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What does the Future hold for Latin America? Thumbnail

What does the Future hold for Latin America?

Robert R. Fragnito | Chief Operating Officer | March 2019

The fascination with Latin America has arrived at the forefront of international news for many reasons. From the perspective of the United States, the historic events in Venezuela are becoming of much interest to Americans. Fortunately, there is much more going on in Latin America than the images we see of civil unrest in Venezuela. It is a piece of a bigger transformation occurring in a region where many analysts continue to see as an area of growing potential.

The Receding Pink Tide

Results of recent elections are showcasing an invigorated ideological economic competition between advocates of market orient systems against those who have traditionally favored command economies. The recent regional shift to the right in countries like Argentina, Brazil, Chile, and Columbia have for the moment receded the “Pink Tide” in Latin America. Although the right-shift phenomenon is considerable, leftist regimes are still maintained in Bolivia, Ecuador, and Venezuela.

An important counter-shift is Mexico, Latin America’s second largest economy. The summer 2018 victory of leftist President Andres Manuel Lopez Obrador, commonly known as AMLO, left international investors unsettled given his track record as the former mayor of Mexico City.  It appears that fears are being curbed by his efforts to encourage economic development in the country.

These emerging political trends are noteworthy in displaying general frustrations shared by many across the region. We must understand that populism in Latin America is nothing new. In the past, populism was channeled by leftists, today the masses are testing another approach to perpetuating problems. Voters looked to outsiders to end violence, injustice, corruption, and lack of opportunity imposed by ruling elites.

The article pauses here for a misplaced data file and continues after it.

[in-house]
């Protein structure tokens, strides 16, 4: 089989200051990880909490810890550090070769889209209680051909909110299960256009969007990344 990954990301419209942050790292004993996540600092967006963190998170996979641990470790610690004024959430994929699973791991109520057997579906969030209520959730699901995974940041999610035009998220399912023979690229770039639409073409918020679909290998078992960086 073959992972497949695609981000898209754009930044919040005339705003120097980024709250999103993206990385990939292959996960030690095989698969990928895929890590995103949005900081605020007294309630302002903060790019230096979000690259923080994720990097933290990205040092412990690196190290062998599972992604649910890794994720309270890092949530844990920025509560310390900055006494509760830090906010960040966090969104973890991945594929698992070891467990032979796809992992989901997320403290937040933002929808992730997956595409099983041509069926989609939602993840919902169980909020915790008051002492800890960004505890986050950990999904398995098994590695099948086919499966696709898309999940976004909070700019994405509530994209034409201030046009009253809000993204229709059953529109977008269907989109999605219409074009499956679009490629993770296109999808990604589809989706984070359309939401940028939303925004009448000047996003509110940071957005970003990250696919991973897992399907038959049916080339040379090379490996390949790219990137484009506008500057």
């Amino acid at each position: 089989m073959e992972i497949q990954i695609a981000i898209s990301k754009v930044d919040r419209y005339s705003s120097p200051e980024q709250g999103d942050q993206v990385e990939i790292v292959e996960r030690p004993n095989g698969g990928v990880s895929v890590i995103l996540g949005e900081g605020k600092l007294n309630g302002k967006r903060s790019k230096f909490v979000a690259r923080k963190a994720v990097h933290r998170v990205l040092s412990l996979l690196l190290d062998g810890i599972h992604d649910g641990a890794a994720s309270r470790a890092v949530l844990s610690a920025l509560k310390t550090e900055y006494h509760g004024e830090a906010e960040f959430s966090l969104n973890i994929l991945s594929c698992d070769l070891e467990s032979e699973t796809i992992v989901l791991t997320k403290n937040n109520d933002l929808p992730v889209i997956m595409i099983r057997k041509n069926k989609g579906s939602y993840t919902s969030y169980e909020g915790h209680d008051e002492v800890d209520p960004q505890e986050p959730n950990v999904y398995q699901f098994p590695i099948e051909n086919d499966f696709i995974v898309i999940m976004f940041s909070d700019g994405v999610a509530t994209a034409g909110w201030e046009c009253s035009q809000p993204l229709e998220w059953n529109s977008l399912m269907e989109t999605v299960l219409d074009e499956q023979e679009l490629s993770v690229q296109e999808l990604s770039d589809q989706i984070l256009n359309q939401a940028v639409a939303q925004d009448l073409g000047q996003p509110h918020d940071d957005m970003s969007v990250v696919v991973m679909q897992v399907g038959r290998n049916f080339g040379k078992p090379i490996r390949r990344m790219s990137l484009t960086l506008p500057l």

Regional Showdown

If we are to assume that this is an experiment, and it may very well be, two nations are positioned as front-runners in this contest. As it relates to international affairs, Brazil and Mexico are rivals and it is likely they will continue to operate within this narrative. 

This rivalry is further enhanced by the leadership in both countries who are diametrically opposed on the political spectrum. In Brazil we have Jair Bolsonaro, a former army captain and pro-market-oriented, right-wing populist who is seeking to expand privatization, lower taxes, and execute pension reform

Bolsonaro carries a strong market-oriented economic team in his arsenal. Including his economic minister, Paulo Guedes, a University of Chicago educated investment banker. Despite strong criticism of his social views, a true test of Bolsonaro’s fate is if he can bring much needed reform to the country’s pension system. Considering  regional dynamics and an opportunity for increased cooperation, Bolsonaro enters his term at time where he is surrounded by like-minded friends in Argentina, Chile and Columbia.

After 25-years of pro-market policies in Mexico, AMLO aims to divert his nation’s economy towards state driven expansion into energy, infrastructure and agriculture. It is without question that he hails from the leftist camp, but his tenure as a mayor earned him acclaim for working with Mexican telecom tycoon Carlos Slim and for providing welfare programs to elderly citizens in Mexico City.